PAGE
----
One such third party group is “Ontario Proud,” which has launched a Canada-wide version “Canada Proud,” that shares posts that largely take aim at Prime Minister Justin Trudeau. In an interview with The Canadian Press, founder Jeff Ballingall said his pages reach millions of people “organically,” without having to use paid ads.

In response to the new reporting requirements, Google has already announced that it would instead be banning all political advertising during the election rather than trying to compile a registry, while Facebook is launching a library that will capture this information.

Google, which also owns YouTube, told CTV News earlier this month that it is "combating misinformation and working with the Canadian government to fight cyber threats." Colin McKay, head of government policy for Google Canada, said that there have been several meetings with key elections players including Elections Canada to discuss cybersecurity and misinformation.

Online platforms who don’t play ball could face an administrative fine, be subjected to a compliance agreement or face charges under the Elections Act, depending on the circumstances.

The route taken will be determined at the discretion of the Commissioner of Canada Elections Yves Cote.

“If the Commissioner decides to lay charges, the Public Prosecutions Service of Canada conducts the prosecution. A conviction could result in a fine and/or imprisonment,” the edict states.

The punishments for failing to publish a registry, not keeping the information for the required amount of time, advertising clients not providing the required information, or other related violations range from fines between $1,500 and $50,000, and in certain cases could mean up to three months of jail time.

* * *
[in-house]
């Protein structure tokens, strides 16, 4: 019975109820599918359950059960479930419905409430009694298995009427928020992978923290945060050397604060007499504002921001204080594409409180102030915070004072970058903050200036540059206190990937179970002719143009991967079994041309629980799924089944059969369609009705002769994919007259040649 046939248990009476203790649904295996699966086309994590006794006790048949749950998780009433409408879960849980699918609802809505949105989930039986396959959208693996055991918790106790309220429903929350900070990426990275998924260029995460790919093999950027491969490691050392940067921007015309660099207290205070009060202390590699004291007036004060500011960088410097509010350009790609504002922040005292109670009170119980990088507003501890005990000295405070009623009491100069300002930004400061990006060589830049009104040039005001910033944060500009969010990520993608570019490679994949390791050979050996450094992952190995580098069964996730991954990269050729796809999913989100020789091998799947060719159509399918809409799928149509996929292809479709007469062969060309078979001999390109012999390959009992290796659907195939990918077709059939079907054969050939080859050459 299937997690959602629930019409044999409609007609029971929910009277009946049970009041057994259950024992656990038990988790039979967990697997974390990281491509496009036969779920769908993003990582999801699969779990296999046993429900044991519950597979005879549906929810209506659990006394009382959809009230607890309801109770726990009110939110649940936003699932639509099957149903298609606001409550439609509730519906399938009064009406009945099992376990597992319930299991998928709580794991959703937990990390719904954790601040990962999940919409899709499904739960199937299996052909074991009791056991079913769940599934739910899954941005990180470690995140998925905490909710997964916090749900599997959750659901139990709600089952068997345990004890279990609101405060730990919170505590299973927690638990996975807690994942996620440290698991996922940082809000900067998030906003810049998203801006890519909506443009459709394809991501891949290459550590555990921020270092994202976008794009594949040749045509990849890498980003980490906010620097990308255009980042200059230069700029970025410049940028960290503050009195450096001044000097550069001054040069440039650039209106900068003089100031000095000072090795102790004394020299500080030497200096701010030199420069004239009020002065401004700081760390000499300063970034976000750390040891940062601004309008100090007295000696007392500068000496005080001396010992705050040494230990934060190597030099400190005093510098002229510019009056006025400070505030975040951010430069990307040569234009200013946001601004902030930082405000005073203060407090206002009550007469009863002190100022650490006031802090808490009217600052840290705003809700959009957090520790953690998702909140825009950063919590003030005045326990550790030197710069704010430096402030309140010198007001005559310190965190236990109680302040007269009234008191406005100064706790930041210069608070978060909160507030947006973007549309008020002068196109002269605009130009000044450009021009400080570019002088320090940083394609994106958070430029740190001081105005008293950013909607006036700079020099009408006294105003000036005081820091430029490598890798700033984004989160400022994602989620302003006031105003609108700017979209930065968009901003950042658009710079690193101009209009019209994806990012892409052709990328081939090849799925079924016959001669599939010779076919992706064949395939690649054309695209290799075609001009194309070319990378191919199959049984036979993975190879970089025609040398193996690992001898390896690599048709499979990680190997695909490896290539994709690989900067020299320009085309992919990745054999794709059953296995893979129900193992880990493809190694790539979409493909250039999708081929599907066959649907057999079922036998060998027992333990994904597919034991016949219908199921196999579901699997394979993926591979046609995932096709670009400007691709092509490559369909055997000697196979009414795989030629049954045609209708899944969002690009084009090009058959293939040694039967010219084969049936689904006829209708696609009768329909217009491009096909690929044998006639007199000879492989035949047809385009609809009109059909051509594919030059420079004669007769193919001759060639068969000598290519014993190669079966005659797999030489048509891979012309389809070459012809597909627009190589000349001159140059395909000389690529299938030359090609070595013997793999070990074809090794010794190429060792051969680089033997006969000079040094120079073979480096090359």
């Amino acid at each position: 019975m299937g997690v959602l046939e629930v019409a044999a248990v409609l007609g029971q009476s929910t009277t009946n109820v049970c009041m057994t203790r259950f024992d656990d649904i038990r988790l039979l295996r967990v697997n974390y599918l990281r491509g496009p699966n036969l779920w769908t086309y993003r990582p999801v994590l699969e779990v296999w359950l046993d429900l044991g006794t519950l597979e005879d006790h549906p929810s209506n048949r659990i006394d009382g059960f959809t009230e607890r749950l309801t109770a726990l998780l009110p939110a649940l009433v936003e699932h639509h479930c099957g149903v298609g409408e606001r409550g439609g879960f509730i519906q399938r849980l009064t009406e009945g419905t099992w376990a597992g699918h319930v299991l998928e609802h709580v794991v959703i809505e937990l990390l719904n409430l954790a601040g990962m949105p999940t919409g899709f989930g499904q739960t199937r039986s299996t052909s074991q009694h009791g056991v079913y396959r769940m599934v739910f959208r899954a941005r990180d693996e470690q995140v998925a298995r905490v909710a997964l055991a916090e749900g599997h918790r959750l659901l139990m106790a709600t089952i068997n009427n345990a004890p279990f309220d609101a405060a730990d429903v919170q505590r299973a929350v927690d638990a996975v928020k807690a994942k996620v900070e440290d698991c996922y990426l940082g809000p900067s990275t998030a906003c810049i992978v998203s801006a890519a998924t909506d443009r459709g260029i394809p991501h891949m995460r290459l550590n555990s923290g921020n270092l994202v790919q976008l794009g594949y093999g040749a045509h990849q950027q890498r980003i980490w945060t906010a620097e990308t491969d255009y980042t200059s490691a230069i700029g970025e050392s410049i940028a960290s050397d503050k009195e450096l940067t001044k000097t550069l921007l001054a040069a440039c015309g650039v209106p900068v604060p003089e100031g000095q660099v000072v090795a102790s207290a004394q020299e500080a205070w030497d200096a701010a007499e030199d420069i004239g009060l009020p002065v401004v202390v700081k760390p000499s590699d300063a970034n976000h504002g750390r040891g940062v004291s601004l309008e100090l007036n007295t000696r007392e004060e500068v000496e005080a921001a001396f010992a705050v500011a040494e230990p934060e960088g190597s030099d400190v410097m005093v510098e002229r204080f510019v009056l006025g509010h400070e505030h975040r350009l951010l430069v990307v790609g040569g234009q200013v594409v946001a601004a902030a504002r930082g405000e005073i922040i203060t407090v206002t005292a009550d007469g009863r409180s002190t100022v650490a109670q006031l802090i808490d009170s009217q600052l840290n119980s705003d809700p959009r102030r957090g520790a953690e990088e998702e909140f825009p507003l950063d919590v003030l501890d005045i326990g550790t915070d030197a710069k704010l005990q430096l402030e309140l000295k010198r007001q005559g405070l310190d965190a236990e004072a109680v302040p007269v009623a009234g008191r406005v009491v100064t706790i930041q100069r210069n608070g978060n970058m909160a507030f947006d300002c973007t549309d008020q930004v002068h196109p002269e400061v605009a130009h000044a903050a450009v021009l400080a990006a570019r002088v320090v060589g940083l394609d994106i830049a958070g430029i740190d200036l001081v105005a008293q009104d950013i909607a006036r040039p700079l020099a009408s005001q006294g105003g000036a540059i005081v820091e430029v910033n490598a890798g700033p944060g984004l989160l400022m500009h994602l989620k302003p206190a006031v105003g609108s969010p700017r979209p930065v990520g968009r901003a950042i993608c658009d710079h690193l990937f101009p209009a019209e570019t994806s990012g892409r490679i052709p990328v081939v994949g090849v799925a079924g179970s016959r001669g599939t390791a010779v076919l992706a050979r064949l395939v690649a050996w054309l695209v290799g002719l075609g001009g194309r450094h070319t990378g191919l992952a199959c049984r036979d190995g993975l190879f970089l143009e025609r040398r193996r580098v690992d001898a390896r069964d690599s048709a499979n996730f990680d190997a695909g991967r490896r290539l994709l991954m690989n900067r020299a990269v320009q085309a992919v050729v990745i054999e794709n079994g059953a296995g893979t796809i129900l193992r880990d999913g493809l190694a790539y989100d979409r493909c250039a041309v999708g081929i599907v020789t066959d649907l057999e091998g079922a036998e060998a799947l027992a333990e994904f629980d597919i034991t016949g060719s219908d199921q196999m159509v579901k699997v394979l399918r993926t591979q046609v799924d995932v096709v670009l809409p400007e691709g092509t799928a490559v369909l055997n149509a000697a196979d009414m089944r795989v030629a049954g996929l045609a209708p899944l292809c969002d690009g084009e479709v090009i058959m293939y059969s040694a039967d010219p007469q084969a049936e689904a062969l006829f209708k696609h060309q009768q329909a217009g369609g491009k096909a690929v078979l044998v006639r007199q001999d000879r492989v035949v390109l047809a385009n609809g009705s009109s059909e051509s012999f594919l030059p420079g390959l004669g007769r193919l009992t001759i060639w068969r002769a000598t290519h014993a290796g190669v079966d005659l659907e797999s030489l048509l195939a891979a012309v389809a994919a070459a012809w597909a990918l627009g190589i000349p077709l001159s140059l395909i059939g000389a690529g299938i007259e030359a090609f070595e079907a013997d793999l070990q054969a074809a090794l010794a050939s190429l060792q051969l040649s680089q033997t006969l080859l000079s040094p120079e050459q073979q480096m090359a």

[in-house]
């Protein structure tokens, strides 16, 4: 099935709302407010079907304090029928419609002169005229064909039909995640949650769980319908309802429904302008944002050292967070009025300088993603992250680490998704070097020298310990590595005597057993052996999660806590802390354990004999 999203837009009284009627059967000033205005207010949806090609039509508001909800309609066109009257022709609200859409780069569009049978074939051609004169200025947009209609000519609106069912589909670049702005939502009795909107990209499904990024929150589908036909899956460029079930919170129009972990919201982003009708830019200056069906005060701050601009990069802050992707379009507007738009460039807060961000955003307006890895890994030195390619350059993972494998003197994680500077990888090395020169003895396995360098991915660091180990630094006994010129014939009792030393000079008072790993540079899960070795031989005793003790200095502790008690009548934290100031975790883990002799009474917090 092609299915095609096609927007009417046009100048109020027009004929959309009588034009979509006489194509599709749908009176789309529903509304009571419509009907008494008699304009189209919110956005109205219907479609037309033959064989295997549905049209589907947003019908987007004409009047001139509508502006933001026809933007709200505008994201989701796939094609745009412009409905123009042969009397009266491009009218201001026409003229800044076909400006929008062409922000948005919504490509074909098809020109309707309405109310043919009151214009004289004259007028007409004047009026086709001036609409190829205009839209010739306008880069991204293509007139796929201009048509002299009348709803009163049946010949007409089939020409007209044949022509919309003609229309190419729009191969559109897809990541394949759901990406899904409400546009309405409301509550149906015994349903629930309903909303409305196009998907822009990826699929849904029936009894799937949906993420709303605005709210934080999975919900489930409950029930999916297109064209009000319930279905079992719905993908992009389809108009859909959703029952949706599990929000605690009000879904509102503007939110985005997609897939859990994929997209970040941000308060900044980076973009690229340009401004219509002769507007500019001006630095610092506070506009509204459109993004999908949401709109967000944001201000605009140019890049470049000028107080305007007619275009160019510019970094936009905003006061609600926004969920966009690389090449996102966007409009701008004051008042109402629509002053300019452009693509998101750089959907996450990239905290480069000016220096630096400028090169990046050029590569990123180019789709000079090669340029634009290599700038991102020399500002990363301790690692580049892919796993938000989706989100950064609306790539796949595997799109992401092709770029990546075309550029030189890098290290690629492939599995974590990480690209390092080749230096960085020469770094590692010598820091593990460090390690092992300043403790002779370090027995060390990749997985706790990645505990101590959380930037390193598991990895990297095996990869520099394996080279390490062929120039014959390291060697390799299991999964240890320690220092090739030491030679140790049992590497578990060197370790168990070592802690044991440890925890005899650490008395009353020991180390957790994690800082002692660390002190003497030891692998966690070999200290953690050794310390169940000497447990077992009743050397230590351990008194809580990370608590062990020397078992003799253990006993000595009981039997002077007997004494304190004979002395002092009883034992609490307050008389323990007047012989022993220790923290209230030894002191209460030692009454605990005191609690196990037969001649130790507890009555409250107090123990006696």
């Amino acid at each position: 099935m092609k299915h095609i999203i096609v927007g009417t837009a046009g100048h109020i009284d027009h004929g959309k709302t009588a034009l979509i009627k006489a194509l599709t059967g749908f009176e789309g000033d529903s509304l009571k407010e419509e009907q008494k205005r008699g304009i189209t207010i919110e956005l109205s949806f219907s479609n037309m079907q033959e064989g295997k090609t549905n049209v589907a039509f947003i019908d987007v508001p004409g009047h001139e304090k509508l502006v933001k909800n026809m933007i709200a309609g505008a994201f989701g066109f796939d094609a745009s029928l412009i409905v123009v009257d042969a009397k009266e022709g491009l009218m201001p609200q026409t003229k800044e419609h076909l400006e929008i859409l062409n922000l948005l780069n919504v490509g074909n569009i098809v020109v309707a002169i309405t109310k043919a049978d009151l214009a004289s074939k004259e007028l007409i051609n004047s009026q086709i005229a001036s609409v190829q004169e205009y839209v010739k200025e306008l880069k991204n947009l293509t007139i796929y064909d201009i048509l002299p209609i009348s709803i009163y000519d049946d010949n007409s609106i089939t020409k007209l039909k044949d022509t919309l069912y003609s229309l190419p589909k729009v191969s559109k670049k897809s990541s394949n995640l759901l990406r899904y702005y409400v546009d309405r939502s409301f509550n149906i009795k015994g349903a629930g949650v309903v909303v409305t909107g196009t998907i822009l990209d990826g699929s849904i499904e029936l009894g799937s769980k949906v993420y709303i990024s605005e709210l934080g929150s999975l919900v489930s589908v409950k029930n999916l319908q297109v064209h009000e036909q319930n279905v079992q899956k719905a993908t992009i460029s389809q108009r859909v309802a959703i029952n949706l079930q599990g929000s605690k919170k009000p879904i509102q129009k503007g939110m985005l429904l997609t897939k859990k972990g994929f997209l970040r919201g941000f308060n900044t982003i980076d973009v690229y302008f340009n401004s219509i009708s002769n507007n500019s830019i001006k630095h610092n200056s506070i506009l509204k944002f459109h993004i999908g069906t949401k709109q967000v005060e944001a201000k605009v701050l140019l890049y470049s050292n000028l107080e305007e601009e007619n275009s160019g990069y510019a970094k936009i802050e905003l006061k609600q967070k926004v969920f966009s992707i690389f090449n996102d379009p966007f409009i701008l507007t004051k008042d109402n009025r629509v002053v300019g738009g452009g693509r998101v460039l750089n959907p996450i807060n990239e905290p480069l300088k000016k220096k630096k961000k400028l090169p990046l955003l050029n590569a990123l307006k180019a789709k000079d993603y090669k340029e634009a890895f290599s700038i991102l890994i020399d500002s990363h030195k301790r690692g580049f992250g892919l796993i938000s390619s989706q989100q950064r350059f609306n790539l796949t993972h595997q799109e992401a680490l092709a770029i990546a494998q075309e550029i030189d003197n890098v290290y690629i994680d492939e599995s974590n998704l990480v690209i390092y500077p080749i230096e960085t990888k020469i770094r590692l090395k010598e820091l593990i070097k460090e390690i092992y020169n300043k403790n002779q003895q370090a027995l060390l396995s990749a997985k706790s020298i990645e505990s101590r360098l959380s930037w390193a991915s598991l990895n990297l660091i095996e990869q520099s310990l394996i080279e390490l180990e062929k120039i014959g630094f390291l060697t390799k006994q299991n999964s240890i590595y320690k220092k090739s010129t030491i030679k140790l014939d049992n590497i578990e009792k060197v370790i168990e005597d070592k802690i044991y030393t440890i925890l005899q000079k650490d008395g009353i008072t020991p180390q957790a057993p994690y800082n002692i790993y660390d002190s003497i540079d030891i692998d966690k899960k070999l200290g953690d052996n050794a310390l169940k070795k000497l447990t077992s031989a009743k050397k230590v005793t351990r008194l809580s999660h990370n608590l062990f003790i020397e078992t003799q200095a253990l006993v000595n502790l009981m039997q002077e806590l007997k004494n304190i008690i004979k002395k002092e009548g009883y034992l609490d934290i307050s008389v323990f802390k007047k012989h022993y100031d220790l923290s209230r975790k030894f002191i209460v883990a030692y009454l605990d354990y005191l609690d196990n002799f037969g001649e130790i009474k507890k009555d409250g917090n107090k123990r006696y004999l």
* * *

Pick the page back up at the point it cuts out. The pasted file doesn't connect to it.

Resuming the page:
The digital ad registry requirements come into effect on June 13, 2019.

The new guidance also states that political entities that buy advertising on an online platform are responsible for providing all the information needed for these platforms to comply with the registry requirements.

Additional regulations for social networks?

During her latest appearance before the Procedure and House Affairs Committee on April 11, Democratic Institutions Minister Karina Gould said that she is not ruling out bringing forward additional regulations for social media companies before the fall campaign.

She had first floated this possibility days prior, during a media availability discussing the latest report from the Communications Security Establishment, which stated that the next federal election is "very likely" going to be the target of foreign cyber interference. The report also flagged that social media has become the predominate space where people access information, and as a result is often where these cyber interferers are looking to manipulate information.

At the time the report was released, the minister said that she wasn’t confident that “they are disclosing everything with us.”

“I think from experiences we’ve seen around the world that there is a lot left to be desired in terms of how seriously they’re taking these issues,” Gould said.

Facing additional questions from committee members on this, Gould told MPs that “this is a moment where all options are on the table,” as these platforms need to be doing more than they have so far committed to when it comes to preventing the spread of disinformation or other forms of malicious cyber activity.

This comes after the federal government’s initial plan to ask, but not force these companies to step up with integrity and transparency measures, had “varying degrees of success.”

Other countries have taken more concrete approaches to regulating and holding social networks accountable, including the U.K. and Australia. Gould told the committee that she’d like to see more initiative from the big networks to illustrate how they are cracking down on misinformation and shoring up areas vulnerable to manipulation. Though, Gould said that without any policy requiring this, a core driver of the networks’ incentive to do so is its reputation with Canadians.